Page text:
Remi Thomas

Hi,

GDI+ to display large image with zoom and scrollbars works great but is slow.

Do you think XNA (and DirectX) can be use to achieve this faster

Is see some difficult points (I discover XNA)

- Add scroolbars to a window

- Have two or more window

- Convert my own in memory image format to XNA image format

What do you think

Sincerely,

Remi



Re: XNA Framework Using XNA for fast bitmap display

Jim Perry

The XNA Framework/GSE is not meant for image processing applications, it's meant for game development.




Re: XNA Framework Using XNA for fast bitmap display

Kyle_W

True, but I think it could be made to work for Remi's application, and I think it would in fact update more smoothly than GDI+. There is a post on the following blog about hosting an XNA game window inside of a Windows Forms PictureBox control, which would give you the ability to put Windows Forms scroll bars on the side of the PictureBox for manipulation:

http://tonigreco.spaces.live.com/





Re: XNA Framework Using XNA for fast bitmap display

Jim Perry

True, it would probably work better than GDI+. There might be a problem with the "two windows" thing though.




Re: XNA Framework Using XNA for fast bitmap display

Remi Thomas

I was talking with a game developer and he thinks it's easier to do it in C++ with DirectX SDK. So do I.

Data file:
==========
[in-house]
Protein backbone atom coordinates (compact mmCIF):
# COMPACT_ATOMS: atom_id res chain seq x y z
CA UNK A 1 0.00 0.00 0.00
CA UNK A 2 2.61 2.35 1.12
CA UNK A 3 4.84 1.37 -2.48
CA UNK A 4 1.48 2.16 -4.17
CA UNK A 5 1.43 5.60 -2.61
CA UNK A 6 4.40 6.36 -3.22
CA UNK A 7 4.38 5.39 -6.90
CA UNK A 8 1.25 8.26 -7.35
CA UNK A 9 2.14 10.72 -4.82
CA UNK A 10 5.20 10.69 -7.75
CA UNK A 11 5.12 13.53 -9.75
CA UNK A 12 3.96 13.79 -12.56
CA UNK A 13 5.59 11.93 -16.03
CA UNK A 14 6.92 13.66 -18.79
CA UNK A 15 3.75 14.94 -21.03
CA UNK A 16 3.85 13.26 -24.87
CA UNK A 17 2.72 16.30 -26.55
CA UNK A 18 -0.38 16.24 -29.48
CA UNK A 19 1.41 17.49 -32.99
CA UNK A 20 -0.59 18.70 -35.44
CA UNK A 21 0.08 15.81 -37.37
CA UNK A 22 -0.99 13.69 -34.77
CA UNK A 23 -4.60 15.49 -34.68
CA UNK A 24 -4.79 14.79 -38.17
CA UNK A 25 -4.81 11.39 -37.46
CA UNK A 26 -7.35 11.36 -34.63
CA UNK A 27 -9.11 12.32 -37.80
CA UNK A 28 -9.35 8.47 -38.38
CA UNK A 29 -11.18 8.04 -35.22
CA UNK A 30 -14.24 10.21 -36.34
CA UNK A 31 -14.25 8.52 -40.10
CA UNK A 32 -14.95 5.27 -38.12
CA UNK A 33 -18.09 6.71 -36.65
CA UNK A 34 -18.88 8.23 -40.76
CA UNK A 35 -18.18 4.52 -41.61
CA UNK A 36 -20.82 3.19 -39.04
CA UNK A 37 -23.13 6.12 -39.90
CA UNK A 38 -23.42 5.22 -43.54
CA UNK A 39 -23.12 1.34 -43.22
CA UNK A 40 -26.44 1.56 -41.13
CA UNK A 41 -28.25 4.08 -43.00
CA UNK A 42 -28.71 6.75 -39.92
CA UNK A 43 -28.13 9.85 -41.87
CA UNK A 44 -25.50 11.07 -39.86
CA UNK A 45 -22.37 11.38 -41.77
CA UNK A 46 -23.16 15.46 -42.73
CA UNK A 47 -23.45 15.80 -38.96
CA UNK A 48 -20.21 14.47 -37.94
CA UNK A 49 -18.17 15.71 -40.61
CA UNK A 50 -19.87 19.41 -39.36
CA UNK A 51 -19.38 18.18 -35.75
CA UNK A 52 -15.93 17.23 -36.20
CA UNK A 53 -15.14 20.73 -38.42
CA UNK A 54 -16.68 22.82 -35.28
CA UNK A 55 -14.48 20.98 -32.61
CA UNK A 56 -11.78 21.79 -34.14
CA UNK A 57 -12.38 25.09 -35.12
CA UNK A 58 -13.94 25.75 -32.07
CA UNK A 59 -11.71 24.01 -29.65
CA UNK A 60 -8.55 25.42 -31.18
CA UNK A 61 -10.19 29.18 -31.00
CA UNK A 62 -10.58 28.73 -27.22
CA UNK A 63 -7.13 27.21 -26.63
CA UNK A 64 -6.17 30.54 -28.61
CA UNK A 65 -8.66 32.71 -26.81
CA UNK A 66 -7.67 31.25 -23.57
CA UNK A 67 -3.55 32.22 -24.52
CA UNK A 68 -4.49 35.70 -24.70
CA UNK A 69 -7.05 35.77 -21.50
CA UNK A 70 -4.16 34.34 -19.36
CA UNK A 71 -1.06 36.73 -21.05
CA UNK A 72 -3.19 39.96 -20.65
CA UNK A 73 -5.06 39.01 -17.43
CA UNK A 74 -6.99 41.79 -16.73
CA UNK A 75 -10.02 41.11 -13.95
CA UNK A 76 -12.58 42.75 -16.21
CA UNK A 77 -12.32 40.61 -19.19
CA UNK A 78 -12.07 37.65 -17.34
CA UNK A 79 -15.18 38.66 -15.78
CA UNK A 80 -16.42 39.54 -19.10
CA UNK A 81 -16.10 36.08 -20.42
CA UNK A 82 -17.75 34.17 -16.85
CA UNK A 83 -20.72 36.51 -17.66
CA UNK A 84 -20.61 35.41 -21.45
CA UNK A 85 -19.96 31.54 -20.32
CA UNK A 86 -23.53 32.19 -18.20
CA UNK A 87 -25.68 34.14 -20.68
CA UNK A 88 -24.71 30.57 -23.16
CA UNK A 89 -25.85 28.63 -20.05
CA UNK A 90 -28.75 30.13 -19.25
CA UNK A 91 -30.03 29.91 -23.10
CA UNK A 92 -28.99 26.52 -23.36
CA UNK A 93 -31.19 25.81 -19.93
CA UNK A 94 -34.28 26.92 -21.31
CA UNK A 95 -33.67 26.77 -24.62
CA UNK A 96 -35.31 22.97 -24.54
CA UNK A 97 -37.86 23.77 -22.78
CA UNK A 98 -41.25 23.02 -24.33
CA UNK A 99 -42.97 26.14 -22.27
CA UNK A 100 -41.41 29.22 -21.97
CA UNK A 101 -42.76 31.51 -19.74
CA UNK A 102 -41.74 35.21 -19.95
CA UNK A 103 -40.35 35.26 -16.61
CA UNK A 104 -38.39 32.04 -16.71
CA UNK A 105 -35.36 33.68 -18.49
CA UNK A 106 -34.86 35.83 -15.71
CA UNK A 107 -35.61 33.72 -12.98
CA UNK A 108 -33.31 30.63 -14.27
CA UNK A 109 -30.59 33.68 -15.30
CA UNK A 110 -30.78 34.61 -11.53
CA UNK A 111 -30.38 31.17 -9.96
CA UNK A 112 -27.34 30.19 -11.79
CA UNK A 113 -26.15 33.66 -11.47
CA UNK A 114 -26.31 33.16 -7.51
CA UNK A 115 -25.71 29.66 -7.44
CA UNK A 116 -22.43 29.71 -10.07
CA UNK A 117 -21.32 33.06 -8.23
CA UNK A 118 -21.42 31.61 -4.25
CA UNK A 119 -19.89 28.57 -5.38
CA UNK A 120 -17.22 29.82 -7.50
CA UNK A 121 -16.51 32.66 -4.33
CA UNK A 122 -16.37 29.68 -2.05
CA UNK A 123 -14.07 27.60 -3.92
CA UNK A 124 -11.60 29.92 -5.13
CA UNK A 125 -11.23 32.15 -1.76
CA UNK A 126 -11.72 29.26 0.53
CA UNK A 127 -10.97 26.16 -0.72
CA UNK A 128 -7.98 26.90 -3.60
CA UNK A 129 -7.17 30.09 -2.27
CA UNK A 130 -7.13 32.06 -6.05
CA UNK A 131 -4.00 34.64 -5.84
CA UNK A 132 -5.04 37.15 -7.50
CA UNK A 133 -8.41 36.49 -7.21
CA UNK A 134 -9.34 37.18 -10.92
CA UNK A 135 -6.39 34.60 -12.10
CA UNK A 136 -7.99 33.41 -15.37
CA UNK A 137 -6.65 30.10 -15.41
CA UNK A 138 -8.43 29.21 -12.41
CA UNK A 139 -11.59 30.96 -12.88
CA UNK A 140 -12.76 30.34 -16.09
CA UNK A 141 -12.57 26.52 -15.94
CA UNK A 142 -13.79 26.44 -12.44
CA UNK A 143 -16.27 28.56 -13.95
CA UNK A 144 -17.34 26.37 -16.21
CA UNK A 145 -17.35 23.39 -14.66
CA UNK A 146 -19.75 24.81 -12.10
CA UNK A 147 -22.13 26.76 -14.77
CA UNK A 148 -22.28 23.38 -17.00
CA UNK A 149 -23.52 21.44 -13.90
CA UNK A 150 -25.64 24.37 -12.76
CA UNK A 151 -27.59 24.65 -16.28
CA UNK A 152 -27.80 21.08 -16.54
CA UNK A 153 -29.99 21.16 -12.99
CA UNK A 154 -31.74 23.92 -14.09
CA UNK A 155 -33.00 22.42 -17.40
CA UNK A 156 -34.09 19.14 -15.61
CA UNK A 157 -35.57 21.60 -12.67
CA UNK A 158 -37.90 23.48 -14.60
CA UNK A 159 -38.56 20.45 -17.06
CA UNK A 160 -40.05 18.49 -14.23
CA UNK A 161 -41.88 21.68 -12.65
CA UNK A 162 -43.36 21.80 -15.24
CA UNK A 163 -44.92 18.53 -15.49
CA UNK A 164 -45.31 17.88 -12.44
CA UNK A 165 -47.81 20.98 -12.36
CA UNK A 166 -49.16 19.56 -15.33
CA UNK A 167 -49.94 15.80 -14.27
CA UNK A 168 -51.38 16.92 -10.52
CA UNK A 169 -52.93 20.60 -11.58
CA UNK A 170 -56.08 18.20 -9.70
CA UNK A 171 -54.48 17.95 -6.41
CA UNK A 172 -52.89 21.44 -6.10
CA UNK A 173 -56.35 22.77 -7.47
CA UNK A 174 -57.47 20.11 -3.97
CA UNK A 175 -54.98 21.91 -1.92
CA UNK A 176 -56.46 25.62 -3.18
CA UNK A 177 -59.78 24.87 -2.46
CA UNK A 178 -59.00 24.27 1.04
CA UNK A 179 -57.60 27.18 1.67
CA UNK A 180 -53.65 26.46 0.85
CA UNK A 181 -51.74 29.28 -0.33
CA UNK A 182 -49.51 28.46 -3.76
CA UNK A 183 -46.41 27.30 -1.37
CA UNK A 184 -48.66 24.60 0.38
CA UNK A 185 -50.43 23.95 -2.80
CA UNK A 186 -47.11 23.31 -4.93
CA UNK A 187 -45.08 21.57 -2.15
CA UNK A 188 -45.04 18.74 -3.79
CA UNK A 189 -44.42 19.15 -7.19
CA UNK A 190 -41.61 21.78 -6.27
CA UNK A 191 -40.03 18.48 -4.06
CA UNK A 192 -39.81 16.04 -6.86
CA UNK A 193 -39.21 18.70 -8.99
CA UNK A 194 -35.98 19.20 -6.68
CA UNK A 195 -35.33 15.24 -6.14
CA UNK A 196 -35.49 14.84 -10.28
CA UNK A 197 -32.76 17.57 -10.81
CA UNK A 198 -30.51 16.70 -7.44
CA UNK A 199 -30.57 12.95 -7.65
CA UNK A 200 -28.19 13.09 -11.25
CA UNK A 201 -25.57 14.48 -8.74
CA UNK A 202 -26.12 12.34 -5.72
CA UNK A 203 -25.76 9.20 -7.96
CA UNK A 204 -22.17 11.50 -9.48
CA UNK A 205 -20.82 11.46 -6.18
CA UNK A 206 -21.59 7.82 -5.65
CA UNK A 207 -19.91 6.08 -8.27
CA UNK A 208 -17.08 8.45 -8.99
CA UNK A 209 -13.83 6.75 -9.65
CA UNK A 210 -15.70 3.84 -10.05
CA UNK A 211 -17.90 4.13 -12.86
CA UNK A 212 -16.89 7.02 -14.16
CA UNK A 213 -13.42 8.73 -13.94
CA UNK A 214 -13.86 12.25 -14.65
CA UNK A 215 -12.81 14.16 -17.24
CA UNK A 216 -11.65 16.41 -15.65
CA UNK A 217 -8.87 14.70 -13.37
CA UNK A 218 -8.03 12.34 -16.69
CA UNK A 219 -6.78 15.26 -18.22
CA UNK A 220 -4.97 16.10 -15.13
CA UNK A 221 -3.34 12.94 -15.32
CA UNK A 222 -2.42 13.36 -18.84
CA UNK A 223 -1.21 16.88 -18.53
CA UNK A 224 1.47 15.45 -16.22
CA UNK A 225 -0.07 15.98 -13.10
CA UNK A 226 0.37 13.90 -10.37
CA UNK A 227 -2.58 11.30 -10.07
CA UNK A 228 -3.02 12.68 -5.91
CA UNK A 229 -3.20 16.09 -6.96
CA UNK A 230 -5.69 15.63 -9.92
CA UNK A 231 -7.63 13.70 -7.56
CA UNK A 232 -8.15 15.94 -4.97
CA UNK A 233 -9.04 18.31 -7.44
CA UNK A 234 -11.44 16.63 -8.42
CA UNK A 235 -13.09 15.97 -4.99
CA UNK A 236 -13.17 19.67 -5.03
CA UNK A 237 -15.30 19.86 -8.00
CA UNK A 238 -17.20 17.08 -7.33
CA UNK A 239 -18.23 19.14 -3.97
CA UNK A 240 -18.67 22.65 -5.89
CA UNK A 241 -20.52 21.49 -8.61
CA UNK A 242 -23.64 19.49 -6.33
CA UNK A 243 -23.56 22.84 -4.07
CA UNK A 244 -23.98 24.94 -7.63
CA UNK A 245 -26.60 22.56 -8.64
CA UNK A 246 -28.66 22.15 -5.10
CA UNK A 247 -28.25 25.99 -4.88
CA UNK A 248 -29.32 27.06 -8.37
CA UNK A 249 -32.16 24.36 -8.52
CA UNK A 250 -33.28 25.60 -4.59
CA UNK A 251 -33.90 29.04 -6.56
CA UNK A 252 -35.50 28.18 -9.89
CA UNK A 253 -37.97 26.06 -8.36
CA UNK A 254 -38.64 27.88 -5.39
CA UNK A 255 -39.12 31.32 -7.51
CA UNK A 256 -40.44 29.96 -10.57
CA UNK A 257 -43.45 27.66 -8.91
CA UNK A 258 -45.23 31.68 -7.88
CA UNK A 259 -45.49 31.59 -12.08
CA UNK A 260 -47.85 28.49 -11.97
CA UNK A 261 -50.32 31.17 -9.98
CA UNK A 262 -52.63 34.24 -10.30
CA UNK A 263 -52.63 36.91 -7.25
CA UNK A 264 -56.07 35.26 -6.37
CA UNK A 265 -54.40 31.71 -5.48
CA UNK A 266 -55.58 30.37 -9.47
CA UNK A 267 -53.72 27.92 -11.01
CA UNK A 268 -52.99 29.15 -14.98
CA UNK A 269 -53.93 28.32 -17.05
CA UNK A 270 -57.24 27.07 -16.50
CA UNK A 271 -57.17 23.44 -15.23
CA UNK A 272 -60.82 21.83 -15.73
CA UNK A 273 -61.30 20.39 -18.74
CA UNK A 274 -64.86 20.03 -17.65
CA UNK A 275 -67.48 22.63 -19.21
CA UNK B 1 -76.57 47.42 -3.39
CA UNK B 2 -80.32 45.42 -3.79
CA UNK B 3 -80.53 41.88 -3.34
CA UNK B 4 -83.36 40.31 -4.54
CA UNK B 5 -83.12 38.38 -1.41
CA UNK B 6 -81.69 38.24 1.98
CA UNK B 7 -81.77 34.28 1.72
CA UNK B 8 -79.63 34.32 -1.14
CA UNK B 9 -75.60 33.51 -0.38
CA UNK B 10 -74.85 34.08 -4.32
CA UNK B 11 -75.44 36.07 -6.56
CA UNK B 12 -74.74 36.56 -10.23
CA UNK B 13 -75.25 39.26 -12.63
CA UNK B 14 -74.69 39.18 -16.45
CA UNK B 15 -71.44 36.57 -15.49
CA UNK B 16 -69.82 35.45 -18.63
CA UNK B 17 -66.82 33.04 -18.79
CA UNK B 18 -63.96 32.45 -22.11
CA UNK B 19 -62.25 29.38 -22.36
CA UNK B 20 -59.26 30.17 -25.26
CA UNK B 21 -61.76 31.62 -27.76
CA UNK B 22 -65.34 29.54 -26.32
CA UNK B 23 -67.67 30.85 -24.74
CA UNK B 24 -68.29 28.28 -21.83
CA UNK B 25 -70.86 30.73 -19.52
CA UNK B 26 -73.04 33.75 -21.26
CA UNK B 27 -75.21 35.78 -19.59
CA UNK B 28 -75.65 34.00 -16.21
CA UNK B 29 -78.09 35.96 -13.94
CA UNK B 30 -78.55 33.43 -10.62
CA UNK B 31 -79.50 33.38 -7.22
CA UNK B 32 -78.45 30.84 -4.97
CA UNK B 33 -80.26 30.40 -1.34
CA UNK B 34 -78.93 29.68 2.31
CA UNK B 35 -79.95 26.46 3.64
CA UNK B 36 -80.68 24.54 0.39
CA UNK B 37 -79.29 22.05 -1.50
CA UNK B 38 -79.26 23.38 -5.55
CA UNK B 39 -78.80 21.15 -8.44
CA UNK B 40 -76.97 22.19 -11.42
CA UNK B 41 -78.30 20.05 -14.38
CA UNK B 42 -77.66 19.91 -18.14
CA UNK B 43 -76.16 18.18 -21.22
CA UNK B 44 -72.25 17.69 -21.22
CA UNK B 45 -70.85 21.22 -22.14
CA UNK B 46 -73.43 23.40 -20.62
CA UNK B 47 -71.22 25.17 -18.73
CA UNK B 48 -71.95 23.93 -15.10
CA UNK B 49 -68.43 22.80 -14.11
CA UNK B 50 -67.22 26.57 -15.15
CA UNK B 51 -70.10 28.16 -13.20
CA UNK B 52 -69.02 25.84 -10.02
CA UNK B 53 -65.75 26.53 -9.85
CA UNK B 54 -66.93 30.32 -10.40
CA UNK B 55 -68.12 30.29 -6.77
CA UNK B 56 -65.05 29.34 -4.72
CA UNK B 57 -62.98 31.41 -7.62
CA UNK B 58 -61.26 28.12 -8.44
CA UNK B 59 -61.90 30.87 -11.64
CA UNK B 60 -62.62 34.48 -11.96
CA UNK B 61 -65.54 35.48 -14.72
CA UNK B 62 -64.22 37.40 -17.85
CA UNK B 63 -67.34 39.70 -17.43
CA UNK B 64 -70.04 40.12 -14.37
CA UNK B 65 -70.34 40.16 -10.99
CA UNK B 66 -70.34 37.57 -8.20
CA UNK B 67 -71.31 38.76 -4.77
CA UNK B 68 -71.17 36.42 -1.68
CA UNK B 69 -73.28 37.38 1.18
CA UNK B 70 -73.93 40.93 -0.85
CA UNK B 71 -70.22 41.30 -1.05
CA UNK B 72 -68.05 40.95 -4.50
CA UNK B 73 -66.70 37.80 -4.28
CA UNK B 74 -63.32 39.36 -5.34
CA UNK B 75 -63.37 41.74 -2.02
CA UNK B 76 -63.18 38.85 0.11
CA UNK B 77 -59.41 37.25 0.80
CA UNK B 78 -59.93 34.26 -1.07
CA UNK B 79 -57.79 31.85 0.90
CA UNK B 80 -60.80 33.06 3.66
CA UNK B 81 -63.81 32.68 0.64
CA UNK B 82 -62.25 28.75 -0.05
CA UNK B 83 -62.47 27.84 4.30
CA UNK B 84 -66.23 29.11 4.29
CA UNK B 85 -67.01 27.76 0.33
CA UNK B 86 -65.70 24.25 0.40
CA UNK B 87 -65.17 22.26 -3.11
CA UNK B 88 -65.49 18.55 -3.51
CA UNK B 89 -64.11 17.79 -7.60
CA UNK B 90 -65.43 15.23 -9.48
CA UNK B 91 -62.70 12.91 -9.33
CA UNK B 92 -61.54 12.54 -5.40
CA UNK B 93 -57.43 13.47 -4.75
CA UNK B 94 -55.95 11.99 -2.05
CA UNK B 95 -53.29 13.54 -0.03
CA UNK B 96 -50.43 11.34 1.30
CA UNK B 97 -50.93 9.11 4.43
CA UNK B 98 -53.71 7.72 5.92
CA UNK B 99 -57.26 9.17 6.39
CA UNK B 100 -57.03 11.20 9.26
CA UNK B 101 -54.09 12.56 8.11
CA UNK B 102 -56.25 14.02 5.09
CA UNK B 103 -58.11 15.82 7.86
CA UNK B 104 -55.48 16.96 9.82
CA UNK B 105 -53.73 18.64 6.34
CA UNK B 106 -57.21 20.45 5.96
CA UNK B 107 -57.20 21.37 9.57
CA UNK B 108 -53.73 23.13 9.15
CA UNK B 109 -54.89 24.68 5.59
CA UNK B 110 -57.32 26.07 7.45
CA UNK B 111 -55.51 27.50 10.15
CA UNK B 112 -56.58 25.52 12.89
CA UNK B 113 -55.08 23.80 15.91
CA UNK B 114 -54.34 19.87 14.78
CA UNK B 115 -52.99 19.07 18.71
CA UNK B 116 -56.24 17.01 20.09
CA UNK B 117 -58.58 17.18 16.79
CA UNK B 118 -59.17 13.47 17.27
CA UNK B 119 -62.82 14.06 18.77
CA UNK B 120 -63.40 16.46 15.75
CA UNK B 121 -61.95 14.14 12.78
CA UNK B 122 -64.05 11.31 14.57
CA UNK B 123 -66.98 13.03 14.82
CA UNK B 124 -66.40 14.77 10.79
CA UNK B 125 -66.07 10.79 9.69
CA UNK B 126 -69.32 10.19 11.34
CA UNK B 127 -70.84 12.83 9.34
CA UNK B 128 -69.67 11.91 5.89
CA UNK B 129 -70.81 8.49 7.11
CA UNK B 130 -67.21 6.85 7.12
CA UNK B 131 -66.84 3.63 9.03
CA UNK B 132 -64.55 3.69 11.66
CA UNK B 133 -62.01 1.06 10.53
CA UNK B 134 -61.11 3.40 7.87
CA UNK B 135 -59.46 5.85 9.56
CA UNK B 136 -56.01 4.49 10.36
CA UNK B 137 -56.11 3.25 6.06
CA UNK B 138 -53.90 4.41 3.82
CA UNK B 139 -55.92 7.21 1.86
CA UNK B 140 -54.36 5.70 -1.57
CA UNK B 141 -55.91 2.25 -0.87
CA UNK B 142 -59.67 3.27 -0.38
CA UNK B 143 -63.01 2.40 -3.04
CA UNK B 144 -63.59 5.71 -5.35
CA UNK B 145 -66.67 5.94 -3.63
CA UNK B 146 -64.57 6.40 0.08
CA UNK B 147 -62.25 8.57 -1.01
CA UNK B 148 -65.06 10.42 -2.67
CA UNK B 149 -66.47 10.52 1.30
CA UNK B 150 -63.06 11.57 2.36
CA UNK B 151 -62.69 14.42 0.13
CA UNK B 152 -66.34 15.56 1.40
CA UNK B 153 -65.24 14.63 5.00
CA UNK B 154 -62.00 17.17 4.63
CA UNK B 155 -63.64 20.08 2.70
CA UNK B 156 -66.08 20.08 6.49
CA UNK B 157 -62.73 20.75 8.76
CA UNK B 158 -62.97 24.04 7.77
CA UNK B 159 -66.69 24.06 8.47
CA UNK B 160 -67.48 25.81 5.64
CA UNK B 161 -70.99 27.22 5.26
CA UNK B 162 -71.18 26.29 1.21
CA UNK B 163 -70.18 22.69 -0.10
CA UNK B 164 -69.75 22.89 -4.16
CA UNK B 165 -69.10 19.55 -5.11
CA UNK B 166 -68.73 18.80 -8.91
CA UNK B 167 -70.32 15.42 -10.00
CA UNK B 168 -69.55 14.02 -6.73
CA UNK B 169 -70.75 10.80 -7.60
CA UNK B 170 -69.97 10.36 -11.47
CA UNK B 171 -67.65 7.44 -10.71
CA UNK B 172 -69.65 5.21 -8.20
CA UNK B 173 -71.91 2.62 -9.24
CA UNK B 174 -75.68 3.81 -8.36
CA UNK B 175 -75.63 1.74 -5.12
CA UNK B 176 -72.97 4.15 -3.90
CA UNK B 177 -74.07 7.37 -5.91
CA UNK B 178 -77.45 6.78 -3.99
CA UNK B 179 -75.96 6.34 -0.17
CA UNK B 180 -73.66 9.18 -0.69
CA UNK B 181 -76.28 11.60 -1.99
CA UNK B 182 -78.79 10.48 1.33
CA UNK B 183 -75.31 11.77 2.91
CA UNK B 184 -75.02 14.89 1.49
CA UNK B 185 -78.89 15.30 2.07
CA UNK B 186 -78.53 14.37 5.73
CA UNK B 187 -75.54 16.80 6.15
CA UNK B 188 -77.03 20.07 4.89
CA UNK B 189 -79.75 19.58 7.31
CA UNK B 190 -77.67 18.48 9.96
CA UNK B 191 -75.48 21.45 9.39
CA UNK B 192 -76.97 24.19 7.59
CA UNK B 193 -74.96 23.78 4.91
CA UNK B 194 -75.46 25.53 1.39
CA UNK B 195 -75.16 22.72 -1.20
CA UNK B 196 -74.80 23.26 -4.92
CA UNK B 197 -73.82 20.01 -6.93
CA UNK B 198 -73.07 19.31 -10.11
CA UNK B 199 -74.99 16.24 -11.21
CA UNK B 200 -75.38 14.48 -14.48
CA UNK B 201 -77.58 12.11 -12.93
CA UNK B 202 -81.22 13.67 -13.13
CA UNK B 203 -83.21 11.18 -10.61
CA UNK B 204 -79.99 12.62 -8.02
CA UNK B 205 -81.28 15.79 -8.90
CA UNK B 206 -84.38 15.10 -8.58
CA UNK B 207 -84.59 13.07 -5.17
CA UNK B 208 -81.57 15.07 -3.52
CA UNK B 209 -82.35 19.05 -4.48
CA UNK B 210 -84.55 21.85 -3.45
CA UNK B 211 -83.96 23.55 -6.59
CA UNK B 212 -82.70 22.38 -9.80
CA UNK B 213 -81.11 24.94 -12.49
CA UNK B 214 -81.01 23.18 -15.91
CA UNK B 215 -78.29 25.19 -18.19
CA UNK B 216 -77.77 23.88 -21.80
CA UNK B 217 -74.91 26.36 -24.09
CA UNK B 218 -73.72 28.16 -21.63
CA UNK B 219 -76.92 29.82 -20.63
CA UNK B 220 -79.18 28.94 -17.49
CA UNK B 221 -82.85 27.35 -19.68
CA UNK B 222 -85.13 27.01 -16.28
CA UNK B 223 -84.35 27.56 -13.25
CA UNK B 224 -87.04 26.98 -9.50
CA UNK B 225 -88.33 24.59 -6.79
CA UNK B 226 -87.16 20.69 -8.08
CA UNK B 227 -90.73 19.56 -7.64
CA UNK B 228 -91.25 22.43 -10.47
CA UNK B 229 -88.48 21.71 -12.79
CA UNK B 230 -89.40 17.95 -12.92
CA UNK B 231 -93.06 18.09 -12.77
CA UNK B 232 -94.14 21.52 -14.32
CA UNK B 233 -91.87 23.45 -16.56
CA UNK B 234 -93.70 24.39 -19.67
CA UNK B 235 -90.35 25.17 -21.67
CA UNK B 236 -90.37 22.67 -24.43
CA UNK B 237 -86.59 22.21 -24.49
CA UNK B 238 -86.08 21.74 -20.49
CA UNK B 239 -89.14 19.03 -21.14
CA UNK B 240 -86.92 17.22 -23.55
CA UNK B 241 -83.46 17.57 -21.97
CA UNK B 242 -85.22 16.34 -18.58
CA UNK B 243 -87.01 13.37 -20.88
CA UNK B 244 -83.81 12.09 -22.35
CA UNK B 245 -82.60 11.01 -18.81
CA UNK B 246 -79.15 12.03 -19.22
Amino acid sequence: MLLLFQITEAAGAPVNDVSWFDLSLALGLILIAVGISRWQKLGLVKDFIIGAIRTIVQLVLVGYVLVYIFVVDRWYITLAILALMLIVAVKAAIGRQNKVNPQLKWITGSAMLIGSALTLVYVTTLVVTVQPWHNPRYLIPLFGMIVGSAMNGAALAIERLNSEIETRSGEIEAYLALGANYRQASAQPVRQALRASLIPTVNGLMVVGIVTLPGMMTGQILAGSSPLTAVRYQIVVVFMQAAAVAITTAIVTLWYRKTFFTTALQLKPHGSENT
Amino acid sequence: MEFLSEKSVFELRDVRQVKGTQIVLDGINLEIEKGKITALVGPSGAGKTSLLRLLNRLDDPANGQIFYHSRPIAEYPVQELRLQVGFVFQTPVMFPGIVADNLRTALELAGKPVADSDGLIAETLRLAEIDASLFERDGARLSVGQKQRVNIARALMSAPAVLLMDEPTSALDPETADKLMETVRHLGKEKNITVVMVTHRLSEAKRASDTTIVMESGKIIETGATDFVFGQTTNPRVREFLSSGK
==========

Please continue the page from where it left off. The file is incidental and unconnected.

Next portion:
I think I'll do a DirectX C++/CLI wrapper for .NET specialized for fast bitmap display.

I'll publish this work in codeplex I think for two reasons:

- I'm not a DirectX expert and community experience could help me a lot on this

- We miss having a fast image display in .NET

When I begin this project I'll come here to ask the community point of view and help.

Thanks,

Remi





Re: XNA Framework Using XNA for fast bitmap display

Kyle_W

Well if you are more comfortable doing it in C++ you can certainly do that, but I'm still confident that you could do everything you want with the XNA API, and the XNA API is much easier to use in my opinion. With regard to having two or more windows, if you use the PictureBox method I mentioned earlier, you could have two or more PictureBox controls on a Windows Form, each rendering a separate XNA device view. One thing I will mention about the PictureBox method, which you will see if you look at the sample, is that you have to create your XNA device manually and handle its events, which means you lose the automatic device management benefits of the XNA Game class, but it's not all that bad. Also, if you elected for a solution which uses the XNA Game class, you could achieve two windows by using viewports as described here:

http://msdn2.microsoft.com/en-us/library/bb313965.aspx